If you are unfortunate enough to be involved in an accident when towing, this is one of first things that an insurance claims officer will inspect as they have the right to cancel your insurance due to failure of having a road worthy vehicle. Think of the consequences if someone is hurt and your insurance is revoked?
So what makes cracks appear in the tyres?
Most side wall and tread valley cracking occurs due to under inflation. Most of us assume that a trailer tyre should be inflated like a car pressure, around 30 psi. However 9 times out of 10 this is a misnomer.
Load and tyre presssure indicator found on wall of tyre
Photographed, is the Kenda tyre again, this picture defines the maximum load and tyre pressure that the manufacturer recommends. You may be very surprised to find that recommended tyre pressure could be as high as 65 psi!
These pressures are usually well in excess of the operating pressures required for most conditions as load and speed will also determine pressure. For an answer to this question, we strongly advise talking to your local tyre retailer for expert advice.
The cracking in the side walls occurs as the tyre is made very stiff in the side walls. When underinflated the tyre wall belies causing the outer rubber to stretch to the point that it splits, hence the cracking and then the expense of replacing just because tyre pressure wasn’t adhered to.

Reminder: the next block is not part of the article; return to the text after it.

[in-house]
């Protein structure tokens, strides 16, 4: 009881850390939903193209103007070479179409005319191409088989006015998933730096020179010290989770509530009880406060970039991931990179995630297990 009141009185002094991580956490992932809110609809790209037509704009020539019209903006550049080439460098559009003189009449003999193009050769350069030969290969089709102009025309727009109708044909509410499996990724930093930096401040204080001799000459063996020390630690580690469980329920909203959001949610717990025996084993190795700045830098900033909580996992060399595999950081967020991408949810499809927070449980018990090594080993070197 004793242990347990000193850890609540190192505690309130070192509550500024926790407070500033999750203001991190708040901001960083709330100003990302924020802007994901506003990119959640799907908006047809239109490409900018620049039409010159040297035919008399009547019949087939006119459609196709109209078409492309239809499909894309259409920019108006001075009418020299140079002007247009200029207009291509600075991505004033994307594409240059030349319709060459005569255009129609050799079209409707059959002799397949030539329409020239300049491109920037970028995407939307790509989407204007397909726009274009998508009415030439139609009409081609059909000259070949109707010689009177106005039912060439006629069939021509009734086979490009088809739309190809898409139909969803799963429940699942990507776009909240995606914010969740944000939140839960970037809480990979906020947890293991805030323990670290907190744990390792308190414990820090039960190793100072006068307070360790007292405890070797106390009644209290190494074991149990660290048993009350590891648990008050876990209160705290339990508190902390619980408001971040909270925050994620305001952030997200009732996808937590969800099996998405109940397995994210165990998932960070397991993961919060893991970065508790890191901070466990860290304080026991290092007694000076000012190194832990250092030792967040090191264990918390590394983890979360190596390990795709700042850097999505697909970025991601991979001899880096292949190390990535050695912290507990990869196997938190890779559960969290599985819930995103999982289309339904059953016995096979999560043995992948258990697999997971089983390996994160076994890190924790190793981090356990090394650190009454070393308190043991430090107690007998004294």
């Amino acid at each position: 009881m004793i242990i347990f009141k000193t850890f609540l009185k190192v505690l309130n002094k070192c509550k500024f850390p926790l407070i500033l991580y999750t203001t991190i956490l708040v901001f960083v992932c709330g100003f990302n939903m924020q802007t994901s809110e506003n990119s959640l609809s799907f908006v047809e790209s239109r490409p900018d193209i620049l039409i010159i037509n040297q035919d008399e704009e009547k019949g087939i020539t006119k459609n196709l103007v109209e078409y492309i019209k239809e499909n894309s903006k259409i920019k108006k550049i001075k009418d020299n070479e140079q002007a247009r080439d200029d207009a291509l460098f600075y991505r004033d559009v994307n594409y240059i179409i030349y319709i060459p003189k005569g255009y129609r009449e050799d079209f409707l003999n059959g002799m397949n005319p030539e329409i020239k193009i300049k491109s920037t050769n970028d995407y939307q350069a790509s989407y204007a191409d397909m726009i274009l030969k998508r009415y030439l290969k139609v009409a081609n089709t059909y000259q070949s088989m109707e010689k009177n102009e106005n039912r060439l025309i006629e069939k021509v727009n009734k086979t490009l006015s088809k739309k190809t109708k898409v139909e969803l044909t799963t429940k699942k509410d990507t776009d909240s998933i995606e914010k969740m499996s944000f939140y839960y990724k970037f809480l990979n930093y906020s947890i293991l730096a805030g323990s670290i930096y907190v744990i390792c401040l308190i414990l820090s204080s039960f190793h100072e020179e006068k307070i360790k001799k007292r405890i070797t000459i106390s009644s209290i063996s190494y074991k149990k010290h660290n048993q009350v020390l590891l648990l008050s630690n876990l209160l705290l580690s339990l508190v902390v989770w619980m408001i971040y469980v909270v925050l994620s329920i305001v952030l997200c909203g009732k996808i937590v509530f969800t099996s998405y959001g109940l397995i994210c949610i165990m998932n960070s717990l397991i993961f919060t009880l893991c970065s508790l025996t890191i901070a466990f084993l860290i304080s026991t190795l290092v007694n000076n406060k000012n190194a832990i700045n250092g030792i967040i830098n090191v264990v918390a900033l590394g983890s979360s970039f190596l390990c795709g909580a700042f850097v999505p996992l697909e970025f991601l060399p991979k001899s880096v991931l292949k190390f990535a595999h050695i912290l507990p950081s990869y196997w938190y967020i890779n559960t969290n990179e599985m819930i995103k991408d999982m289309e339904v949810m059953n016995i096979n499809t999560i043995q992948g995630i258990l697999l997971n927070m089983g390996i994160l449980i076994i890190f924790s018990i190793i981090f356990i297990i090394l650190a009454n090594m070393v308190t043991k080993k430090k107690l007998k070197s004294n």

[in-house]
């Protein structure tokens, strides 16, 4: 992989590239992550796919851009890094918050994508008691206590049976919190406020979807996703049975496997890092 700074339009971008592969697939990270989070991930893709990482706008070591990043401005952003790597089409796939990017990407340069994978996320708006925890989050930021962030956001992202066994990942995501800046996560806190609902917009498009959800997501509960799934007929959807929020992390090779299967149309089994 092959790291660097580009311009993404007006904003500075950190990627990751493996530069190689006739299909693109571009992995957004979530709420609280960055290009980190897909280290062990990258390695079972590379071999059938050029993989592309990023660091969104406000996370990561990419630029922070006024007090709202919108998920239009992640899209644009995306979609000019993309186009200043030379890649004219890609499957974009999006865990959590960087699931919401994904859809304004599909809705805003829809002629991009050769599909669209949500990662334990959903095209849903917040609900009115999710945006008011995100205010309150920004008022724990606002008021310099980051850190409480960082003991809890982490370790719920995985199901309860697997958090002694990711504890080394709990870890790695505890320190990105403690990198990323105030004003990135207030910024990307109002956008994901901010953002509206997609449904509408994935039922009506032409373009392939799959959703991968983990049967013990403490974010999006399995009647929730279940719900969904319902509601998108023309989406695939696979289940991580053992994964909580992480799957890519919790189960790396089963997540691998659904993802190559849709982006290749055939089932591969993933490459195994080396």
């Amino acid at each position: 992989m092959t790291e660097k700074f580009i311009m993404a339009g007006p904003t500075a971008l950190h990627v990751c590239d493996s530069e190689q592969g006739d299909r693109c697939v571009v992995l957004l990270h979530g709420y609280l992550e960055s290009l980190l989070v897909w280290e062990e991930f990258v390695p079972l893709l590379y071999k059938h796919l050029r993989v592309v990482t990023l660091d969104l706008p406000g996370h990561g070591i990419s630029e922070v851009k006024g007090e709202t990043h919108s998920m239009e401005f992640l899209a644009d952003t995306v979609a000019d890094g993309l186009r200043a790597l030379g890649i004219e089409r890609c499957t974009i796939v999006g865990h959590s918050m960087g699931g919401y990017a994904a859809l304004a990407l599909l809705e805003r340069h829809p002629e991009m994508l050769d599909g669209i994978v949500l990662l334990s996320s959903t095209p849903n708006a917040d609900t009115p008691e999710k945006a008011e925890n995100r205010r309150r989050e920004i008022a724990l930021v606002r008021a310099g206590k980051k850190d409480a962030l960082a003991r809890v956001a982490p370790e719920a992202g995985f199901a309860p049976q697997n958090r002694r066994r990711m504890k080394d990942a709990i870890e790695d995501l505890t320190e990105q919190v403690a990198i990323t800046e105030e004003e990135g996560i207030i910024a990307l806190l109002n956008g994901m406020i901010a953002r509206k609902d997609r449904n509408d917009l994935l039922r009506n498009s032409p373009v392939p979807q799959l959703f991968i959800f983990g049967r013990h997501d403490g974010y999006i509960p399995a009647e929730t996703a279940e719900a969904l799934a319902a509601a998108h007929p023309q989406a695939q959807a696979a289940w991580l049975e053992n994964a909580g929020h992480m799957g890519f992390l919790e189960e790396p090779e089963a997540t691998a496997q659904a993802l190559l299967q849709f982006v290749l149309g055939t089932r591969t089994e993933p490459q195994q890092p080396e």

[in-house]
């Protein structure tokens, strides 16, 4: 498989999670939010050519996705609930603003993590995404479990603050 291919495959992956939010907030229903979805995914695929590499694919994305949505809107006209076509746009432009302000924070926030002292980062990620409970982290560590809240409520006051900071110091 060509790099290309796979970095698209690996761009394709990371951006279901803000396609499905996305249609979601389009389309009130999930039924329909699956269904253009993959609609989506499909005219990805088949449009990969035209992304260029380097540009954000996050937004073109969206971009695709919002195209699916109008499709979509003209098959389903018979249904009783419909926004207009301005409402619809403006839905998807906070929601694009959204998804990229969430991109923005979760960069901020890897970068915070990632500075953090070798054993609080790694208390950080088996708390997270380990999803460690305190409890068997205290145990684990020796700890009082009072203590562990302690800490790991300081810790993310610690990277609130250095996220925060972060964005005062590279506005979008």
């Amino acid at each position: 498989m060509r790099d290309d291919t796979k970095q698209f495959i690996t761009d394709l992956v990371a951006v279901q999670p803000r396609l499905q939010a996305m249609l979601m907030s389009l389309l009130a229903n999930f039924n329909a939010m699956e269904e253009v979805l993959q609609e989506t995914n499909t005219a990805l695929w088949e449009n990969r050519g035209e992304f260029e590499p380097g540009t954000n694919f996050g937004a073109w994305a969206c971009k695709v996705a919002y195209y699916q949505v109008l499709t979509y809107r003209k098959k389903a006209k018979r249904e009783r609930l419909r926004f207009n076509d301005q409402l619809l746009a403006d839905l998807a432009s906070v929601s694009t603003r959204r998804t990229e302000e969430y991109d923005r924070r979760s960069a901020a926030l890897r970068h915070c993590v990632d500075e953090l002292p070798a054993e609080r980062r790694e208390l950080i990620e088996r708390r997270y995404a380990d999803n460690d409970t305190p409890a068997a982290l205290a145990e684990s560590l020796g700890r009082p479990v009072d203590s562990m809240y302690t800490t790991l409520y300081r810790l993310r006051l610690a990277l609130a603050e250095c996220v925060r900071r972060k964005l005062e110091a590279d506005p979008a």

Another cause of tyre cracking is lack of use. Tyres are made from rubber and rubber is elastic by nature and needs to be moved and rotated. So even when in winter or at times of little use, it is important to at least tow the rig around the block to remove flat spotting where the tyre has been in contact with the ground and to allow the rubber to bend/mould and form again.
Direct sunlight also fatigues tyres, we have seen this occur on the boat yard over time, tyres that don’t have rims attached perish simply to exposure. So if the side of the tyre is exposed to the sun during the day, I recommend a piece of timber ply that leans up against the tyre keeping the direct sunlight off them. Also after each use I personally spray a tyre shine / Armor Oil on the tyre to help keep the tyre rubber soft (and looking good!)